You can count your products by hand, with inventory count sheets, or you can use a barcode scanner to read your SKU or UPC codes and then send the information to your retail POS system. Using a scanner is quicker than inventory count sheets as you don’t have to take time to manually write down the quantities. It also prevents counting errors, since you don’t have to do any counting yourself before adding those tallies to your software.

Make it easy for staff to do on their own

Stocktaking can be hard to do while social distancing. You may also have to clean your merchandise after it’s been handled by employees. You might give employees specific items during their shift so people don’t overlap. That way, employees have set tasks and can keep their distance while they’re counting.

Regardless of where you are located, if you can adhere to social distancing within your store, you should do so. With staff members, you can make it easier for them to work on their own by organising your floor and back room so all items are labelled, and in their correct spots. This saves time going back and forth trying to find items, and it allows each staff member to stick to their own area as much as possible. You may even want to create a store map that includes the locations of all displays, windows, shelves, racks, mannequins, drawers, and other areas your team will need to access to find the stock they are counting.

Arrange your items so they can be scanned quickly

You also want your merchandise to be scannable. Lay your items so bar codes are facing out, making them easier to read with a barcode scanner.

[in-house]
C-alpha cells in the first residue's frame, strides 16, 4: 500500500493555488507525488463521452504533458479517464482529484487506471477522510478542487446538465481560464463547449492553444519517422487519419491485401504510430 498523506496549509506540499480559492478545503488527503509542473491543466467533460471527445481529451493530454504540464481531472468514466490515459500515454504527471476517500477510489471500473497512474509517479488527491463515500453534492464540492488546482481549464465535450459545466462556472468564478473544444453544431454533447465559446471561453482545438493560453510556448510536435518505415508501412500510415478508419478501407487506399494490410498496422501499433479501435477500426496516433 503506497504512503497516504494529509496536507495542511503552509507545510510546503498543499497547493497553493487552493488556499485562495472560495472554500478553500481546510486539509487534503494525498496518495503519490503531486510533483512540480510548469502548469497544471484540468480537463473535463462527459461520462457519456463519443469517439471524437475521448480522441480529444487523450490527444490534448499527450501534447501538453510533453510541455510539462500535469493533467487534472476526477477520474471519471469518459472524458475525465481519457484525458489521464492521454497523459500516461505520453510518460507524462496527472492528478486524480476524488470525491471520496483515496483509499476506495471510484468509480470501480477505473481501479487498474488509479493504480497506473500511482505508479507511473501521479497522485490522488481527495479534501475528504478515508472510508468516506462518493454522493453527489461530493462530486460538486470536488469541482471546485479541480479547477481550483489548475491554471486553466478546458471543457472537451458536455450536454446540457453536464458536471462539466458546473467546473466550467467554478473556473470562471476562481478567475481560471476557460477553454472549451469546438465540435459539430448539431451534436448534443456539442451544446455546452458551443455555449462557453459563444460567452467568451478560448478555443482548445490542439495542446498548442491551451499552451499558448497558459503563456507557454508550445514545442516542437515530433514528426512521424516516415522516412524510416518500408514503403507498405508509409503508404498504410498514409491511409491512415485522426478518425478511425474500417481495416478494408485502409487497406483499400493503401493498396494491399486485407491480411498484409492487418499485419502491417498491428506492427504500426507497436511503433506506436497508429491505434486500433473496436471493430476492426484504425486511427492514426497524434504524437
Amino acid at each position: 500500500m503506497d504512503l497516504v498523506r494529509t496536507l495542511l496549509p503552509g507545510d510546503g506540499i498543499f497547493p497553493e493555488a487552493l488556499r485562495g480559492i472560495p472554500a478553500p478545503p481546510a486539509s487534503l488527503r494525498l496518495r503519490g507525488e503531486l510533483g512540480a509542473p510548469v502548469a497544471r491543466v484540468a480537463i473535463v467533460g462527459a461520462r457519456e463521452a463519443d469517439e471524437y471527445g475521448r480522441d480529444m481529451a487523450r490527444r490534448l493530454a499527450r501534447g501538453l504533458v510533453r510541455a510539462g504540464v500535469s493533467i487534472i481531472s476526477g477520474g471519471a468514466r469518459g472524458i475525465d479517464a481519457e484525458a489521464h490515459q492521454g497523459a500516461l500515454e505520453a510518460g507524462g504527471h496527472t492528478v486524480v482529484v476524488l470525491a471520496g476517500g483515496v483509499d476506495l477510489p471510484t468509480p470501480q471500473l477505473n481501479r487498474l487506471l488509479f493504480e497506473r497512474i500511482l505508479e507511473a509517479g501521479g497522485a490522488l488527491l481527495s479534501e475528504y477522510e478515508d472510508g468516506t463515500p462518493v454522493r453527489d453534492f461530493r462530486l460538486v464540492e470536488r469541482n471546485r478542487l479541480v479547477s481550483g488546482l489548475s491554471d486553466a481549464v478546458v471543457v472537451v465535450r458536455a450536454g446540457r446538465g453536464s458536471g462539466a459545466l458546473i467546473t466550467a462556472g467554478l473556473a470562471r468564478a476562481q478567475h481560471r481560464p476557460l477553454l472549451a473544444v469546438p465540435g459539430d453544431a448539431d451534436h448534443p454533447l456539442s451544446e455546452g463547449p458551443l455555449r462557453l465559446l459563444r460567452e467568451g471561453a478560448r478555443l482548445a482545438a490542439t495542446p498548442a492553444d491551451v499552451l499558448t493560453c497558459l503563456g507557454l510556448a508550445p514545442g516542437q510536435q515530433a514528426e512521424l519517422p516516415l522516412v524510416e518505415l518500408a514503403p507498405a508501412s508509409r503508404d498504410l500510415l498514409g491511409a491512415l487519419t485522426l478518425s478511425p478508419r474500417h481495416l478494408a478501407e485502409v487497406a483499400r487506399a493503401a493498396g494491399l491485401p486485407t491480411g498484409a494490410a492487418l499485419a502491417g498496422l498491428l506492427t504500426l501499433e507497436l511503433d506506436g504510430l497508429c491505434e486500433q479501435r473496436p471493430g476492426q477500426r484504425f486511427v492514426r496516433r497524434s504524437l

For apparel, pull out tags before scanning, and then slide the item over once it’s been counted. For smaller products, like tool parts or jewellery, one approach is to have two bins out and place the scanned items in the empty bin once the count is done. Think about what works for your store, and go with that.

Assign the task to employees who know what you sell

Stocktaking can be tedious and time consuming, so you want to make sure the employees you select can do the job accurately. Choose employees who have attention to detail and a solid understanding of your product catalogue. If you don’t have the time or staff, you can actually hire an inventory counter to come in and conduct the count for you. Hiring an outside individual or firm to count inventory is more expensive, but it’s common for businesses with larger stock levels, like those with distribution centers.

To enhance morale, you may want to consider providing your team with free meals or snacks during the stocktaking process, spot bonuses, or other types of rewards.

Have a post-mortem

When you’re done with the full inventory count, update your records in your POS system with the actual quantities, names, and prices of your stock. Then analyse the results. Which products were off and why? Are there any patterns, perhaps with a specific type of item or at a certain location in your store? The reports in your retail POS system can make the analysis part of stocktaking easier.

While a full inventory count may sound overwhelming, smart inventory management is what makes your business more efficient, allowing you to sell in the ways that work best for you and your customers. And it doesn’t happen overnight.

Kira Deutch
The Bottom Line is brought to you by a global team of collaborators who believe that anyone should be able to participate and thrive in the economy.